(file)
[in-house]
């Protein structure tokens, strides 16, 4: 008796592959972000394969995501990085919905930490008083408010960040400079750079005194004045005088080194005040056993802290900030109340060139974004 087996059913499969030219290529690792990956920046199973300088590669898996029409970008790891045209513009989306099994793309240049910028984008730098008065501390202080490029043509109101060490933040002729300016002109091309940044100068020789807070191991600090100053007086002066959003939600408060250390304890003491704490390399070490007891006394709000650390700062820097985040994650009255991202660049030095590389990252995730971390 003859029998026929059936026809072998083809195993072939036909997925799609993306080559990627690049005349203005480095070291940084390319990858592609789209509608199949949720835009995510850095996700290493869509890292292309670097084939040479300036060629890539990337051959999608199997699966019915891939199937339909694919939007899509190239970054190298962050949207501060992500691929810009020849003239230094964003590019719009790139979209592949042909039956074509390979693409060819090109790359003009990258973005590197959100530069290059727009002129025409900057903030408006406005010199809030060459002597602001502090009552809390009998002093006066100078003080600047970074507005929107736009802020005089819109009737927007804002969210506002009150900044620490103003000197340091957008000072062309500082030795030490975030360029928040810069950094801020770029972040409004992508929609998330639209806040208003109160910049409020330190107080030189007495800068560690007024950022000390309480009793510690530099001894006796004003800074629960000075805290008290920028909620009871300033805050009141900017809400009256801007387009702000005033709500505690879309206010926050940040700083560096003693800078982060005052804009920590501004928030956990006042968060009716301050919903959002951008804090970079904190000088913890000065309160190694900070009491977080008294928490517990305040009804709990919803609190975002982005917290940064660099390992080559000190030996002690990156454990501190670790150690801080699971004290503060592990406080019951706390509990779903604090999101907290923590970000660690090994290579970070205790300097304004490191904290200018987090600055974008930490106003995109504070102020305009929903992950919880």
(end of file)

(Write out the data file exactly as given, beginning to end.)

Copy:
[in-house]
């Protein structure tokens, strides 16, 4: 008796592959972000394969995501990085919905930490008083408010960040400079750079005194004045005088080194005040056993802290900030109340060139974004 087996059913499969030219290529690792990956920046199973300088590669898996029409970008790891045209513009989306099994793309240049910028984008730098008065501390202080490029043509109101060490933040002729300016002109091309940044100068020789807070191991600090100053007086002066959003939600408060250390304890003491704490390399070490007891006394709000650390700062820097985040994650009255991202660049030095590389990252995730971390 003859029998026929059936026809072998083809195993072939036909997925799609993306080559990627690049005349203005480095070291940084390319990858592609789209509608199949949720835009995510850095996700290493869509890292292309670097084939040479300036060629890539990337051959999608199997699966019915891939199937339909694919939007899509190239970054190298962050949207501060992500691929810009020849003239230094964003590019719009790139979209592949042909039956074509390979693409060819090109790359003009990258973005590197959100530069290059727009002129025409900057903030408006406005010199809030060459002597602001502090009552809390009998002093006066100078003080600047970074507005929107736009802020005089819109009737927007804002969210506002009150900044620490103003000197340091957008000072062309500082030795030490975030360029928040810069950094801020770029972040409004992508929609998330639209806040208003109160910049409020330190107080030189007495800068560690007024950022000390309480009793510690530099001894006796004003800074629960000075805290008290920028909620009871300033805050009141900017809400009256801007387009702000005033709500505690879309206010926050940040700083560096003693800078982060005052804009920590501004928030956990006042968060009716301050919903959002951008804090970079904190000088913890000065309160190694900070009491977080008294928490517990305040009804709990919803609190975002982005917290940064660099390992080559000190030996002690990156454990501190670790150690801080699971004290503060592990406080019951706390509990779903604090999101907290923590970000660690090994290579970070205790300097304004490191904290200018987090600055974008930490106003995109504070102020305009929903992950919880």